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Monday - December 17, 2018

In my view, the Christian religion is the most important and one of the first things in which all children, under a free government ought to be instructed... No truth is more evident to my mind than that the Christian religion must be the basis of any government intended to secure the rights and privileges of a free people.
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1828 Noah Webster Dictionary
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1828.mshaffer.comWord [absolve]

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absolve

ABSOLVE', v.t. abzolv', [L. absolvo, from ab and solvo, to loose or release; to absolve, to finish; Heb. to loose or loosen. See Solve.]

To set free or release from some obligation, debt or responsibility; or from that which subjects a person to a burden or penalty; as to absolve a person from a promise; to absolve an offender, which amounts to an acquittal and remission of his punishment. Hence, in the civil law, the word was used for acquit; and in the canon law, for forgive, or a sentence of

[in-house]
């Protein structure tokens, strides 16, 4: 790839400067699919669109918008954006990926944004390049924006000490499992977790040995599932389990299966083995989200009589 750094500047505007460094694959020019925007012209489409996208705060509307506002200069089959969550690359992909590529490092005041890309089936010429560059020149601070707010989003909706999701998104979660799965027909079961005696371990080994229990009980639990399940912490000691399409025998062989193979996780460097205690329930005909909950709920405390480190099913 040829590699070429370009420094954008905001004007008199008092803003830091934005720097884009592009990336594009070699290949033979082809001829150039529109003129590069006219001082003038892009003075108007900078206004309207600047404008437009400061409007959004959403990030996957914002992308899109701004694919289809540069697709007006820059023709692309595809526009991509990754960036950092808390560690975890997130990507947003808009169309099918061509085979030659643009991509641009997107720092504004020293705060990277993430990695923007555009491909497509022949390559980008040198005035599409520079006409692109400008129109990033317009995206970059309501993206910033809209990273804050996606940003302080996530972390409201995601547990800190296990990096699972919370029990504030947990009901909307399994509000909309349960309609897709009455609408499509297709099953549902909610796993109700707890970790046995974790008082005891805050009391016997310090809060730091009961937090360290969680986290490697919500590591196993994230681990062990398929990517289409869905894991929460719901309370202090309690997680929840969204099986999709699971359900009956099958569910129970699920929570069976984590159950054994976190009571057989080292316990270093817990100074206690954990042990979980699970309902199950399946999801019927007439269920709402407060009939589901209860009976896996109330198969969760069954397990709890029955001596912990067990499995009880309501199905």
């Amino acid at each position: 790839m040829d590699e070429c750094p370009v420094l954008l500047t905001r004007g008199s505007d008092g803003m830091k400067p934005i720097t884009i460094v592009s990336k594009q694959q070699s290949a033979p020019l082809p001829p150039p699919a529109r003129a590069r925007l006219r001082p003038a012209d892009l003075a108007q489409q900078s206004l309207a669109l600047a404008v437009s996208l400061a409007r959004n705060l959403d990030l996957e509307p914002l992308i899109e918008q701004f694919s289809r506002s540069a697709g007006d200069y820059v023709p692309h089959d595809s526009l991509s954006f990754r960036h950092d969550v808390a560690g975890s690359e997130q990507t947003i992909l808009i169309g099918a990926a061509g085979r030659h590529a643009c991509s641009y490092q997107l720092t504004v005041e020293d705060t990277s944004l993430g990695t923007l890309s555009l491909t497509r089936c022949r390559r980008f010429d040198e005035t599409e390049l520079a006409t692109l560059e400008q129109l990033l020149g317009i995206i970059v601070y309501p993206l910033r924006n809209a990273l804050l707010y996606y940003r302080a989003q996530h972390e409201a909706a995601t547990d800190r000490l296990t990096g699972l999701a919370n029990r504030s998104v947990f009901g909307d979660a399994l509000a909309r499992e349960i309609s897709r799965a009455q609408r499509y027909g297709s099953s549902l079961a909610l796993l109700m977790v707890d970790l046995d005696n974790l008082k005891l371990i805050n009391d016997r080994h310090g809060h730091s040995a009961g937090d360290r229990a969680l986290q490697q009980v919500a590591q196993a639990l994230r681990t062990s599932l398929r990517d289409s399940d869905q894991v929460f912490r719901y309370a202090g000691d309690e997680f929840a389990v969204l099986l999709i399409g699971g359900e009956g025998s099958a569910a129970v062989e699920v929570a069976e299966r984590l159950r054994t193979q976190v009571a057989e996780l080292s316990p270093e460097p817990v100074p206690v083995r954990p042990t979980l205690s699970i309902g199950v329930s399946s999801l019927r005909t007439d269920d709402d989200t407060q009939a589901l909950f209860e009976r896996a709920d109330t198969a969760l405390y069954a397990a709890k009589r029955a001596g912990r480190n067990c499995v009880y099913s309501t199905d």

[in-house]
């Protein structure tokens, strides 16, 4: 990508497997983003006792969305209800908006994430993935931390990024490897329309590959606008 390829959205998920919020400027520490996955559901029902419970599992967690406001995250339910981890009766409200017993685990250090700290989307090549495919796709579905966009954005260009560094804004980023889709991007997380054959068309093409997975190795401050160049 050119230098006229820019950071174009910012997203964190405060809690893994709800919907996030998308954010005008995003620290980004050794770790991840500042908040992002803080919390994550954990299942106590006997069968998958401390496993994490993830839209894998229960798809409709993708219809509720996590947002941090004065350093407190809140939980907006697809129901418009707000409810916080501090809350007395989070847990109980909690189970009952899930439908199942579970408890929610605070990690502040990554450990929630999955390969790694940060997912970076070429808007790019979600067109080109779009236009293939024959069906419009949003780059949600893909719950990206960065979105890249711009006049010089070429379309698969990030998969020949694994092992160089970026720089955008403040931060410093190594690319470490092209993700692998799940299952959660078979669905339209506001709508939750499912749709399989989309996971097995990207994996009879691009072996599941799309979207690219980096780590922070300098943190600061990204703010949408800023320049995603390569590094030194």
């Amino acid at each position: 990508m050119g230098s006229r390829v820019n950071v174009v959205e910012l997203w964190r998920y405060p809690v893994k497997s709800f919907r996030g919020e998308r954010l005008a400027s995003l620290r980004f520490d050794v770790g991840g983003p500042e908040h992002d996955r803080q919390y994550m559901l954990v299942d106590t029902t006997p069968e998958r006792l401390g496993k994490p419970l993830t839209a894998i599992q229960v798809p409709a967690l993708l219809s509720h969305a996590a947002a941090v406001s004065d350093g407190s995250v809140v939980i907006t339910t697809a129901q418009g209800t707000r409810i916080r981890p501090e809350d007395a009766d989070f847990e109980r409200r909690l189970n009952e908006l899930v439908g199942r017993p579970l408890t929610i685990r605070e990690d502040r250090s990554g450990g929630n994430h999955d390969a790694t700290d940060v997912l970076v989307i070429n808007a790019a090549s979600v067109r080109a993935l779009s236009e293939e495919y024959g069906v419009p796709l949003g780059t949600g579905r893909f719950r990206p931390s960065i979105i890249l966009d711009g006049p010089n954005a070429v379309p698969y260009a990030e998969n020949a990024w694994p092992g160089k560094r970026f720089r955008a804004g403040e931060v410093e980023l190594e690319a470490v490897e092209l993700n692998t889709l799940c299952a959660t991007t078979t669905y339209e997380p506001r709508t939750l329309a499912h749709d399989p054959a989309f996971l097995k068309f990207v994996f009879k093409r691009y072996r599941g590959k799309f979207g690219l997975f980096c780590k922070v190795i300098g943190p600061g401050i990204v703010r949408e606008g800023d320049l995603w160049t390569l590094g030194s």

remission. In ordinary language, its sense is to set free or release from an engagement. Formerly, good writers used the word in the sense of finish, accomplish; as to absolve work, in Milton; but in this sense, it seems to be obsolete.




Evolution (or devolution) of this word [absolve]

1828 Webster1844 Webster1913 Webster

ABSOLVE', v.t. abzolv', [L. absolvo, from ab and solvo, to loose or release; to absolve, to finish; Heb. to loose or loosen. See Solve.]

To set free or release from some obligation, debt or responsibility; or from that which subjects a person to a burden or penalty; as to absolve a person from a promise; to absolve an offender, which amounts to an acquittal and remission of his punishment. Hence, in the civil law, the word was used for acquit; and in the canon law, for forgive, or a sentence of

remission. In ordinary language, its sense is to set free or release from an engagement. Formerly, good writers used the word in the sense of finish, accomplish; as to absolve work, in Milton; but in this sense, it seems to be obsolete.